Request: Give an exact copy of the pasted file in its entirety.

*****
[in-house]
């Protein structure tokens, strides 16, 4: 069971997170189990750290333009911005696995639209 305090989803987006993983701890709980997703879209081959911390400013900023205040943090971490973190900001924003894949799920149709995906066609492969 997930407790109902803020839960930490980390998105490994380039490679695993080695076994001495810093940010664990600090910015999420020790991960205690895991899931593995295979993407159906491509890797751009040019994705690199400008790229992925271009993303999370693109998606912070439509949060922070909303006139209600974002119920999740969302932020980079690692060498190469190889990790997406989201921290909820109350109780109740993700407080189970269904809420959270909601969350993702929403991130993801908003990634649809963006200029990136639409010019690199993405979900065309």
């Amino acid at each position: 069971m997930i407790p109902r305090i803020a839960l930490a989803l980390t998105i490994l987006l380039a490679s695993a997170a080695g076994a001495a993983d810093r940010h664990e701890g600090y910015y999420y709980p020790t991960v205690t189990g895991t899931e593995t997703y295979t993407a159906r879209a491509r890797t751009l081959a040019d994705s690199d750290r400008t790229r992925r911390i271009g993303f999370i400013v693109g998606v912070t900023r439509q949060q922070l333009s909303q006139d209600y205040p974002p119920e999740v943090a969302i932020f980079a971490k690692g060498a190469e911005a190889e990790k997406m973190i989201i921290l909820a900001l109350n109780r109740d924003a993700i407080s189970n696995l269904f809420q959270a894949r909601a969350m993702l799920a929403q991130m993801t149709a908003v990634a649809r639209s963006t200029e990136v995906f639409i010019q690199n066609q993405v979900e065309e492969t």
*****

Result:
[in-house]
């Protein structure tokens, strides 16, 4: 069971997170189990750290333009911005696995639209 305090989803987006993983701890709980997703879209081959911390400013900023205040943090971490973190900001924003894949799920149709995906066609492969 997930407790109902803020839960930490980390998105490994380039490679695993080695076994001495810093940010664990600090910015999420020790991960205690895991899931593995295979993407159906491509890797751009040019994705690199400008790229992925271009993303999370693109998606912070439509949060922070909303006139209600974002119920999740969302932020980079690692060498190469190889990790997406989201921290909820109350109780109740993700407080189970269904809420959270909601969350993702929403991130993801908003990634649809963006200029990136639409010019690199993405979900065309």
């Amino acid at each position: 069971m997930i407790p109902r305090i803020a839960l930490a989803l980390t998105i490994l987006l380039a490679s695993a997170a080695g076994a001495a993983d810093r940010h664990e701890g600090y910015y999420y709980p020790t991960v205690t189990g895991t899931e593995t997703y295979t993407a159906r879209a491509r890797t751009l081959a040019d994705s690199d750290r400008t790229r992925r911390i271009g993303f999370i400013v693109g998606v912070t900023r439509q949060q922070l333009s909303q006139d209600y205040p974002p119920e999740v943090a969302i932020f980079a971490k690692g060498a190469e911005a190889e990790k997406m973190i989201i921290l909820a900001l109350n109780r109740d924003a993700i407080s189970n696995l269904f809420q959270a894949r909601a969350m993702l799920a929403q991130m993801t149709a908003v990634a649809r639209s963006t200029e990136v995906f639409i010019q690199n066609q993405v979900e065309e492969t």